Tomato and onion: Easily sliced but difficult to get really thin slices, the onion took a fair amount of pressure

Carrot tops: Removed with one swipe

Foam peanut: Cut a jagged slice, then a nice thin one

Paper: Sliced cleanly twice, then the third one ripped

not recommended seal

sharpening rods with knife being sharpened in rods

Bavarian Edge Kitchen Knife Sharpener. Heavily advertised on TV, this device has two independent spring-action arms made of tungsten carbide, which move and adjust as you push and pull your knife through the sharpener. For coarse sharpening of a chef’s knife, you hold the knife at a slight angle with the handle elevated and pull the blade through 3 to 4 times. Then you reverse the angle, position the knife tip higher up, and pull toward you 4 to 5 times. The instruction booklet also includes methods for sharpening serrated knives and single bevel Japanese knives. Accumulated carbon particles can be easily wiped off the two sharpening arms. This device is primarily for honing, not sharpening, and you’ll get the best results on a knife that is already relatively sharp. “As Seen On TV” ads show a plastic credit card being sharpened in the unit, then used to cut into a tomato. The device is advertised as the “World’s Best Knife Sharpener,” but it isn’t.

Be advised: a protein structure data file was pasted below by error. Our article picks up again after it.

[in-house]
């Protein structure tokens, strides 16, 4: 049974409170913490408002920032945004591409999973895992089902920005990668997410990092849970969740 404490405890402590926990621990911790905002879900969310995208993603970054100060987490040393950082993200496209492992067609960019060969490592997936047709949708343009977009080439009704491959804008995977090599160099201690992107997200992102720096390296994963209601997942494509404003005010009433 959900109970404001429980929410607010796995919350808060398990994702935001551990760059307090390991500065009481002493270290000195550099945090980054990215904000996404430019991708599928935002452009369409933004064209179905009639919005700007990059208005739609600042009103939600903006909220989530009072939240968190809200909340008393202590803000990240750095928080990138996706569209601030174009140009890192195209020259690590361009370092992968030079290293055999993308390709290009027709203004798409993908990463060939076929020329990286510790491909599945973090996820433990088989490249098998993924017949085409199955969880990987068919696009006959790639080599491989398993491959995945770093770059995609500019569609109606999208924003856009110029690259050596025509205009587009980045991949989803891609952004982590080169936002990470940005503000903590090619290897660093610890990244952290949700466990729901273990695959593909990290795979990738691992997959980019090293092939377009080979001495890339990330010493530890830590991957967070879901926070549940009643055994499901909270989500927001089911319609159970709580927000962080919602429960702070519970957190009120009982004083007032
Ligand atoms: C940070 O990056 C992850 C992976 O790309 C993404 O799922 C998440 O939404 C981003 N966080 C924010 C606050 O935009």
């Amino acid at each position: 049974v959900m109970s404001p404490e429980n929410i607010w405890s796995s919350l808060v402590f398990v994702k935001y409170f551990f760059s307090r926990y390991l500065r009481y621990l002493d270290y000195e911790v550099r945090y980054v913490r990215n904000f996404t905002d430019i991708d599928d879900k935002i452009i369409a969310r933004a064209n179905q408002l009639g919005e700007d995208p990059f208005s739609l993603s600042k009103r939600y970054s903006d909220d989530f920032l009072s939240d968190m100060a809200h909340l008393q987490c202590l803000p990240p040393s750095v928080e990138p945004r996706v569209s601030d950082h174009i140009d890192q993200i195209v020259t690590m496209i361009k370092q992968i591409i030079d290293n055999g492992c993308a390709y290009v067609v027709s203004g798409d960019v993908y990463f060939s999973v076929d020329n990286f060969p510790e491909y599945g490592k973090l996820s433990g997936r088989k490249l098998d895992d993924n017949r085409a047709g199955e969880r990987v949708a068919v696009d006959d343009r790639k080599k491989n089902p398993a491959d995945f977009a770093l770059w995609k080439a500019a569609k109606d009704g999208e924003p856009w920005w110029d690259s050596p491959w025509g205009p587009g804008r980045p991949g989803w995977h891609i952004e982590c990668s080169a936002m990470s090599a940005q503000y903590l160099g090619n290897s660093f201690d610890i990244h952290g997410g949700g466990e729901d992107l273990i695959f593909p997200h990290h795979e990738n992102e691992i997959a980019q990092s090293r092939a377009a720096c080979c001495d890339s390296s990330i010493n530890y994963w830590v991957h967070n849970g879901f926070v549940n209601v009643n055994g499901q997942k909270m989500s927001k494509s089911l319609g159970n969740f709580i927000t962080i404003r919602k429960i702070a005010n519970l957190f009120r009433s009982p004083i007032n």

Tomato and onion: Not great results, tore a few slices in the tomato and the blade had trouble going through the tough layers of onion skin

Carrot tops: Took a couple of swipes to get the tops cut off

Foam peanut: Tore the Styrofoam and never got a clean slice

Paper: Never able to get a good slice, tore the paper each time

not recommended seal

knife sharpener professional system

Knife Sharpener Professional Kitchen Sharpening System. This was our least favorite sharpening system of the lot. It comes with no instructions whatsoever, and we had to search online for an assembly manual. Once put together, the device has multiple connections that are too loose to provide consistent sharpening angles for the four provided sharpening stones. To stabilize the unit, it must be mounted on a thick wood block. The clamping device that holds your knife in place often rubs against the sharpening stone itself, which dramatically decreases the stone’s useful life over time. After a few strokes of the sharpening arm, several of the connecting bolts come loose. Once you get the hang of using this device, it does work. But the sharpening is tedious and awkward, and it’s a pain to change the four sharpening stones (120, 320, 600 and 1,200 grades of coarseness). The manufacturer advertises its “perfect industrial design, beautiful appearance.” But this device looks somewhat inelegant and is clunky to use.

Tomato and onion: Not too easily sliced, had to hold both

Carrot tops: Took two strokes

Foam peanut: Tore the Styrofoam while cutting

Paper: One clean slice, two that tore the paper

 

detail of sharp, unsharp, and resharpened knife blades